Word of the Month

Love conquers all

July 2011

When Apostle Paul gave his farewell address to the elders of Ephesus he concluded by quoting the words of the Lord: “It is more blessed to give than to receive” (cf. Acts 20: 35). Thereafter it says that Paul knelt down and prayed with all those present, and then they bid one another a warm farewell.

The words of the Lord that are quoted here – “It is more blessed to give than to receive” – are not recorded in any of the Gospels. Paul is apparently making reference to another source, possibly even an oral tradition of this statement made by Jesus.

As I see it, this proverb of Jesus has two main elements. First, we should pay special attention to the weak and, secondly, give them something in order to help them lay off their weaknesses over time.

Let us apply these words on a spiritual level: I am particularly thinking of those who are weak in faith. Let us turn to them in the strength of faith. Let us also give thought to those who have lost all hope. Let us revive hope within them. Let us bring them the message that things will not remain as they are! The day of the Lord will surely come! This will help them gain new hope.

I am also thinking of those who have lost their courage. Through our exemplary conduct and through prayers we can encourage those whose courage has been shaken. I am also thinking of those who are indifferent. Here I am talking about those who do not want to get too deeply involved in congregational life and who – for whatever reasons – find themselves on the margins of our fellowship. It must be our objective to find a way to reach their hearts, be it by being kind and friendly or showing genuine concern for their worries and cares. In all these things the following applies for us: the love of Christ is to be directly felt in us!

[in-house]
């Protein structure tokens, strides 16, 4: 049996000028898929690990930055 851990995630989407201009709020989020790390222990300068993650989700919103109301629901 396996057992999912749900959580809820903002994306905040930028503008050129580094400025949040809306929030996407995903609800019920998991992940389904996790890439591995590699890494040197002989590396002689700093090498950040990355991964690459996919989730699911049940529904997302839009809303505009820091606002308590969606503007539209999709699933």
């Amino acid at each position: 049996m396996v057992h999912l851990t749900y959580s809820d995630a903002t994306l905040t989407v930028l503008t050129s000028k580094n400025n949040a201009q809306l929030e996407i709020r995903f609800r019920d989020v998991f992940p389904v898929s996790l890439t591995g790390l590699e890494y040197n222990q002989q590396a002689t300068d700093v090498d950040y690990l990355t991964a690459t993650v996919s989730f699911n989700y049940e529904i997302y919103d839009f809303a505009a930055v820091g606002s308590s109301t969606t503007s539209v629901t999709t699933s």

In this context, let me draw attention to the words of the Lord: “Love your enemies … that you may be sons of your Father in heaven” (cf. Matthew 5: 44-45). The Lord even underscores this expectation further by adding: “For if you love those who love you, what reward have you? Do not even the tax-collectors do the same?” (Matthew 5: 46). This gives us – ministers and members alike – a special obligation: if we are already supposed to treat our enemies with love, how much more should we not take an interest in our brothers and sisters who have perhaps become estranged from the congregation or who have perhaps even adopted a dismissive attitude toward church?

At the time of the Lord, the Pharisees were a prominent group who strictly segregated themselves from sinners and tax-collectors. This thinking was partially rooted in the old covenant: the Pharisees were especially strict in their observance of the laws of the Old Testament, hoping to attract the favour of God. The Lord Jesus countered their way of thinking with the words: “Love your enemies!” This is a completely different approach: let us make a particular effort not to exclude those who are difficult and perhaps even dismiss us. Let us accept them and show them special love and care. Love for one’s enemies is a special sign of the love of Jesus, which even surpasses the love we are to have for our neighbour! Chief Apostle Fehr often made reference to this love of Jesus and summarised it as follows: “People always resist harshness, but love conquers all!”       

(From a divine service by the Chief Apostle)